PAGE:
A Review of “The Incredible Scofield and His Book” -- By: John D. Hannah

Journal: Bibliotheca Sacra
Volume: BSAC 147:587 (Jul 1990)
Article: A Review of “The Incredible Scofield and His Book”
Author: John D. Hannah

A Review of “The Incredible Scofield and His Book”

John D. Hannah

Chairman and Professor of Historical Theology
Dallas Theological Seminary, Dallas, Texas

The Incredible Scofield and His Book,1 written by Joseph M. Canfield and privately printed by the author in 1984, has recently been produced by a Christian Reconstructionist publishing house that is directed, or at least strongly influenced in policy and creed, by Rousas Rushdoony. Christian Reconstructionism has been recently described as adhering to (a) a presuppositional approach to apologetics, which asserts that the essence of Christianity is beyond “proofs”; (b) theonomy, the view that the ethical stipulations of the Old Testament legal code should be enacted into American law; and (c) postmillennialism, which asserts that the current world is the ever-emerging biblical kingdom to the exclusion of any other period.2 Canfield shares at least the last two assumptions. He was once a dispensationalist3 and attended a school in that tradition in the 1930s, The Bible Institute of Pennsylvania.4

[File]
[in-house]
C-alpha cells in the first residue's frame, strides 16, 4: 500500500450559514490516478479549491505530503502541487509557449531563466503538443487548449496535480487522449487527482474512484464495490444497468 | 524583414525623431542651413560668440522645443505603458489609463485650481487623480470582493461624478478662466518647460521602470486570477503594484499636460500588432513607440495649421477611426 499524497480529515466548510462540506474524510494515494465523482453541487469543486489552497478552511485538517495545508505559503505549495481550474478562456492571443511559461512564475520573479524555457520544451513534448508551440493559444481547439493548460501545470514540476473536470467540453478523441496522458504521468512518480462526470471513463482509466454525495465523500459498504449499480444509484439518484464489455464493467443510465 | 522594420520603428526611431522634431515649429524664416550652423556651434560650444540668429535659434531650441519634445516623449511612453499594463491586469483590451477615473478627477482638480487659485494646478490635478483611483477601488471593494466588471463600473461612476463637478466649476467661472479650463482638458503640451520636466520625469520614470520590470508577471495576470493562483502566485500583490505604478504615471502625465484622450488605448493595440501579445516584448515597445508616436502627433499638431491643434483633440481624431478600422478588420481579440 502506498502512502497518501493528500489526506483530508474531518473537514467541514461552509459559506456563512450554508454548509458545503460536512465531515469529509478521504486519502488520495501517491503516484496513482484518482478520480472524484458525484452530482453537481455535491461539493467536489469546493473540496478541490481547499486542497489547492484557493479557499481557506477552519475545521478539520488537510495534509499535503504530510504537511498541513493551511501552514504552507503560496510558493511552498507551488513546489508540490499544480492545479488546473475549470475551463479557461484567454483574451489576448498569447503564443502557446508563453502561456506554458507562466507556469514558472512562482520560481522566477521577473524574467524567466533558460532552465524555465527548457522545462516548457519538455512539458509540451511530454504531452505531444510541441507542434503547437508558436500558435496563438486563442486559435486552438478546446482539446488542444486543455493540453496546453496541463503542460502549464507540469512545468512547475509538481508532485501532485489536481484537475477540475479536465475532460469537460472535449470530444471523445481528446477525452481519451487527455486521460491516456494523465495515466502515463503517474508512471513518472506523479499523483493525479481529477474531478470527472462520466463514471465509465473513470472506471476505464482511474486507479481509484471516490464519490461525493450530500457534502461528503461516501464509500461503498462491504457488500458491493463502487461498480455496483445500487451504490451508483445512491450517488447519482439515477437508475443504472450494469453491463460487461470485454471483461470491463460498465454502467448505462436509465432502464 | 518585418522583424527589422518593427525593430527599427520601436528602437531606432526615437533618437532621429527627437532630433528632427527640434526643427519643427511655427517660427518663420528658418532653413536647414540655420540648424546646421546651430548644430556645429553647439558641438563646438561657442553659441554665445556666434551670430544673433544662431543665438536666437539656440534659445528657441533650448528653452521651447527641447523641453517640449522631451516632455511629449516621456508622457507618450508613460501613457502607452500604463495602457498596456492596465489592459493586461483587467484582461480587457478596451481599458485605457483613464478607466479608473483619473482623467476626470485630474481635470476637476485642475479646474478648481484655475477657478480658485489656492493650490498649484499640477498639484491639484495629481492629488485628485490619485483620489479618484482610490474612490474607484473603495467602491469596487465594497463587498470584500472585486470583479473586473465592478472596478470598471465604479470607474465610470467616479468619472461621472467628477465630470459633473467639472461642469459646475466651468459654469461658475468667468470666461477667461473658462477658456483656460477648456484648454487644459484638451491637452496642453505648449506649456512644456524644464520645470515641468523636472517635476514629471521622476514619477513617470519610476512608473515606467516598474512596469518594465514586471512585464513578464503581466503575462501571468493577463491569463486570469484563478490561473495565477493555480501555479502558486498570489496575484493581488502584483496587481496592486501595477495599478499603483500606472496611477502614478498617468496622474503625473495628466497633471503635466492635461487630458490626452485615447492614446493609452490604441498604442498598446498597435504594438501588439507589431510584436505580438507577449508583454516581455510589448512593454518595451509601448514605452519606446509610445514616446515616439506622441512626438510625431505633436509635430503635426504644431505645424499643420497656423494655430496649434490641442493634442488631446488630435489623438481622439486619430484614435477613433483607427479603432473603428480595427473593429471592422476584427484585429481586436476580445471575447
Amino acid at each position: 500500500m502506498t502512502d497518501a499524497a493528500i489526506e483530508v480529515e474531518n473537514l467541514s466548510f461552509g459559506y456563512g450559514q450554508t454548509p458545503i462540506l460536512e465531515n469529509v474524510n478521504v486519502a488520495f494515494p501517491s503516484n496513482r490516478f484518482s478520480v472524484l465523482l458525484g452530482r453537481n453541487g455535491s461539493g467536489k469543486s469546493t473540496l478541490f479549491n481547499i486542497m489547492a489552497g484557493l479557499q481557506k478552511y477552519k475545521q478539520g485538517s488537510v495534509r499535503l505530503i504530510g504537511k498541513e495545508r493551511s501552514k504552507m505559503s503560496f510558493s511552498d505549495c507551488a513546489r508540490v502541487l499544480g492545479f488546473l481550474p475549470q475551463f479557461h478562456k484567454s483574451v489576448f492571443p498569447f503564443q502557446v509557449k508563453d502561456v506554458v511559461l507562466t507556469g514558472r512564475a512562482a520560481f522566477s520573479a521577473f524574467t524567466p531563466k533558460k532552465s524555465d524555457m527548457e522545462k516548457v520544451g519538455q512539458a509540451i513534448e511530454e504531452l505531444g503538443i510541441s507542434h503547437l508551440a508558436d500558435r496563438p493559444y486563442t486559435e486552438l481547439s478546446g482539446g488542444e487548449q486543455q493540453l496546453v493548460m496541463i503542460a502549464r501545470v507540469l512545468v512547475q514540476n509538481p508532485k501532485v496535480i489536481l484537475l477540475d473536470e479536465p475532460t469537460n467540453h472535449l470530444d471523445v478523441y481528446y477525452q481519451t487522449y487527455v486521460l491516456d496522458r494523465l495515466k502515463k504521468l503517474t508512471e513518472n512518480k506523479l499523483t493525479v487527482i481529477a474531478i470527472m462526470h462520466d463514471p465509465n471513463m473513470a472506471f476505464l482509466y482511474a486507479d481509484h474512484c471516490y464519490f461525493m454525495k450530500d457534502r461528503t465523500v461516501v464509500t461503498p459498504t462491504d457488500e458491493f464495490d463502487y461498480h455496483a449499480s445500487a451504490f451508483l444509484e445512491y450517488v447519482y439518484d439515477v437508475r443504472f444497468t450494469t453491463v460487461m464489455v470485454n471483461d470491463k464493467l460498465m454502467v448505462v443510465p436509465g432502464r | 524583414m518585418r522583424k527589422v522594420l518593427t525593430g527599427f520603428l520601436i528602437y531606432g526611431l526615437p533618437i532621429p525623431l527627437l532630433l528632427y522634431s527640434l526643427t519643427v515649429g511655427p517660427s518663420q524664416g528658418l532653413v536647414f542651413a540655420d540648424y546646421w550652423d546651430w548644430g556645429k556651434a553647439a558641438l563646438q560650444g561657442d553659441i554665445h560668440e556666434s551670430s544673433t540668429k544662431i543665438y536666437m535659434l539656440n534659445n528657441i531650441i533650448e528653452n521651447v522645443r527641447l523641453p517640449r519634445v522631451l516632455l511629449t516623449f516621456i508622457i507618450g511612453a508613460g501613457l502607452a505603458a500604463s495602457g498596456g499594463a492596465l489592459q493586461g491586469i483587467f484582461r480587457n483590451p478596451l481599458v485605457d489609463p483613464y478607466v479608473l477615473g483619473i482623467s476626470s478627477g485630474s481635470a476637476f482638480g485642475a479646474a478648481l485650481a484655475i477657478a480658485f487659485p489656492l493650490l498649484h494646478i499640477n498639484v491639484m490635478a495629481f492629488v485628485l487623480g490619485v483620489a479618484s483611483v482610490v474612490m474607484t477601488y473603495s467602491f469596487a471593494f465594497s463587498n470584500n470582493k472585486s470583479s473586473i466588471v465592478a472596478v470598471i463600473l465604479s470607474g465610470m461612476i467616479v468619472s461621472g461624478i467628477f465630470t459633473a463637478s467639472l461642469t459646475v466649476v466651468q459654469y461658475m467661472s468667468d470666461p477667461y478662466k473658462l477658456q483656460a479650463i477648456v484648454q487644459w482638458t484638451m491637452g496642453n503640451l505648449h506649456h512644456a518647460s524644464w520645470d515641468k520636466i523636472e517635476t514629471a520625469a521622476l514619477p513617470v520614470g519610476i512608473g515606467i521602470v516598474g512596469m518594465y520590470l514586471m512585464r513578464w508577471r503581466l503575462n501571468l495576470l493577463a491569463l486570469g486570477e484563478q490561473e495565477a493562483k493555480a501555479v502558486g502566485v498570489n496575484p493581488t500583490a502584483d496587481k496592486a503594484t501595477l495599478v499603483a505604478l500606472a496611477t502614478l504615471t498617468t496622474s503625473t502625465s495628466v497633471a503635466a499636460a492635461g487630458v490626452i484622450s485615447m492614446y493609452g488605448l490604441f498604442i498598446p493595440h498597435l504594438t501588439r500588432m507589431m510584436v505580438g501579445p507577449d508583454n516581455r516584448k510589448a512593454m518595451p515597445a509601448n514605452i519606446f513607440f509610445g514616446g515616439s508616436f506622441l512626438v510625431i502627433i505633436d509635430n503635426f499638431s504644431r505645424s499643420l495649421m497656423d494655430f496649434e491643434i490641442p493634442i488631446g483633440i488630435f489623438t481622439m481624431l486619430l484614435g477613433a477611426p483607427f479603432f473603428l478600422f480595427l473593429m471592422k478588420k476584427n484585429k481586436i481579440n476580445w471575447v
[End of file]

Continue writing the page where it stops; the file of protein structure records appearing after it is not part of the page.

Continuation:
He was disturbed by the apparent incongruity that Oxford Press, a major secular publishing house, would print the fundamentalist Scofield Reference Bible,5 and he writes that he was horrified that

the notes of a mortal would be accepted as Scripture.6 Believing that the linchpin of the credibility of the dispensational interpretation of the Bible was C. I. Scofield, Canfield felt that “to remove [the] halo which he wears”7 would bring the entire system into question.

The book consists of a painstakingly careful historical study of the life of Scofield as it bears on the Scofield Reference Bible and dispensational premillenarian teaching. Canfield’s research into biographical details is impressive. However, facts are one thing and the meaning or interpretation of facts is another. This is the principal failure of the book. His particular interpretation of the facts about Scofield is then extended to both the reference Bible and dispensational premillenarianism. Canfield makes two assumptions: (a) Scofield is the fountainhead of the system he advocated, and (b) his supposed character permeates and explains the features of that teaching.

Canfield’s Evaluation of C. I. Scofield

Canfield’s presentation of Scofie...

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